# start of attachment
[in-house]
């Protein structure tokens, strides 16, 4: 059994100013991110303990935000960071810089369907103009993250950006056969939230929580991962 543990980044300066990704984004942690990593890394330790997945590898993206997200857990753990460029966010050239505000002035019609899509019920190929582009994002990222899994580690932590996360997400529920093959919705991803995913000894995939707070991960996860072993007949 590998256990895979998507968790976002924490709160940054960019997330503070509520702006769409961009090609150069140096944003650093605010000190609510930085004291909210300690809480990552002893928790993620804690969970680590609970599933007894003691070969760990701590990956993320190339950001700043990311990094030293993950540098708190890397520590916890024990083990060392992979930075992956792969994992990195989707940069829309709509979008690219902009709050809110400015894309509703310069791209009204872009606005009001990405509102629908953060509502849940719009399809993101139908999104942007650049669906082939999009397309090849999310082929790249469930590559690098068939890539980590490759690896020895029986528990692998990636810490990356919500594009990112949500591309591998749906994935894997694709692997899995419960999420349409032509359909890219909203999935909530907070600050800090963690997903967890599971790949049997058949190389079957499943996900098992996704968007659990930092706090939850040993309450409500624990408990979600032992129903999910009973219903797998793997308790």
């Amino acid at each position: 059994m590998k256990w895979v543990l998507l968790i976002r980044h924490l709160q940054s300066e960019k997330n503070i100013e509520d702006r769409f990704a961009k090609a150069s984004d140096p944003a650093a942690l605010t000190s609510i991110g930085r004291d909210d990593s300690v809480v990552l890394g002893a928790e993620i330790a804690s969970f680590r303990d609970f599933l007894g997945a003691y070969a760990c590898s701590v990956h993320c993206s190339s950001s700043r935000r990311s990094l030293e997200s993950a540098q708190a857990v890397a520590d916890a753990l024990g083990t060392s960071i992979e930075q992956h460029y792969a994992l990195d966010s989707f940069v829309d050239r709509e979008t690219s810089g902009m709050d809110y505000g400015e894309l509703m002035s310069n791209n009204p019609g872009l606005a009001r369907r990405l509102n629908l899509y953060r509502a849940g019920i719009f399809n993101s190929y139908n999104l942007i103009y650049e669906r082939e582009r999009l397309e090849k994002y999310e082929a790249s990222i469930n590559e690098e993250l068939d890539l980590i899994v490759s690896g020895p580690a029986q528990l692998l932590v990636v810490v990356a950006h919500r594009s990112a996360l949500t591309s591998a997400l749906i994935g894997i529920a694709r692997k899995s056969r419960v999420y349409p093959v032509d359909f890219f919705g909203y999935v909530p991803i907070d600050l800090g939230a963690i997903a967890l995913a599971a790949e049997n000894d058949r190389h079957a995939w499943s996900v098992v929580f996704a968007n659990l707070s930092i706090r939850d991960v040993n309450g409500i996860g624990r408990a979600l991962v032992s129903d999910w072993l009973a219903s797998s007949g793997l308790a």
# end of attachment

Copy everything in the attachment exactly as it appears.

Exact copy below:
[in-house]
């Protein structure tokens, strides 16, 4: 059994100013991110303990935000960071810089369907103009993250950006056969939230929580991962 543990980044300066990704984004942690990593890394330790997945590898993206997200857990753990460029966010050239505000002035019609899509019920190929582009994002990222899994580690932590996360997400529920093959919705991803995913000894995939707070991960996860072993007949 590998256990895979998507968790976002924490709160940054960019997330503070509520702006769409961009090609150069140096944003650093605010000190609510930085004291909210300690809480990552002893928790993620804690969970680590609970599933007894003691070969760990701590990956993320190339950001700043990311990094030293993950540098708190890397520590916890024990083990060392992979930075992956792969994992990195989707940069829309709509979008690219902009709050809110400015894309509703310069791209009204872009606005009001990405509102629908953060509502849940719009399809993101139908999104942007650049669906082939999009397309090849999310082929790249469930590559690098068939890539980590490759690896020895029986528990692998990636810490990356919500594009990112949500591309591998749906994935894997694709692997899995419960999420349409032509359909890219909203999935909530907070600050800090963690997903967890599971790949049997058949190389079957499943996900098992996704968007659990930092706090939850040993309450409500624990408990979600032992129903999910009973219903797998793997308790």
């Amino acid at each position: 059994m590998k256990w895979v543990l998507l968790i976002r980044h924490l709160q940054s300066e960019k997330n503070i100013e509520d702006r769409f990704a961009k090609a150069s984004d140096p944003a650093a942690l605010t000190s609510i991110g930085r004291d909210d990593s300690v809480v990552l890394g002893a928790e993620i330790a804690s969970f680590r303990d609970f599933l007894g997945a003691y070969a760990c590898s701590v990956h993320c993206s190339s950001s700043r935000r990311s990094l030293e997200s993950a540098q708190a857990v890397a520590d916890a753990l024990g083990t060392s960071i992979e930075q992956h460029y792969a994992l990195d966010s989707f940069v829309d050239r709509e979008t690219s810089g902009m709050d809110y505000g400015e894309l509703m002035s310069n791209n009204p019609g872009l606005a009001r369907r990405l509102n629908l899509y953060r509502a849940g019920i719009f399809n993101s190929y139908n999104l942007i103009y650049e669906r082939e582009r999009l397309e090849k994002y999310e082929a790249s990222i469930n590559e690098e993250l068939d890539l980590i899994v490759s690896g020895p580690a029986q528990l692998l932590v990636v810490v990356a950006h919500r594009s990112a996360l949500t591309s591998a997400l749906i994935g894997i529920a694709r692997k899995s056969r419960v999420y349409p093959v032509d359909f890219f919705g909203y999935v909530p991803i907070d600050l800090g939230a963690i997903a967890l995913a599971a790949e049997n000894d058949r190389h079957a995939w499943s996900v098992v929580f996704a968007n659990l707070s930092i706090r939850d991960v040993n309450g409500i996860g624990r408990a979600l991962v032992s129903d999910w072993l009973a219903s797998s007949g793997l308790a």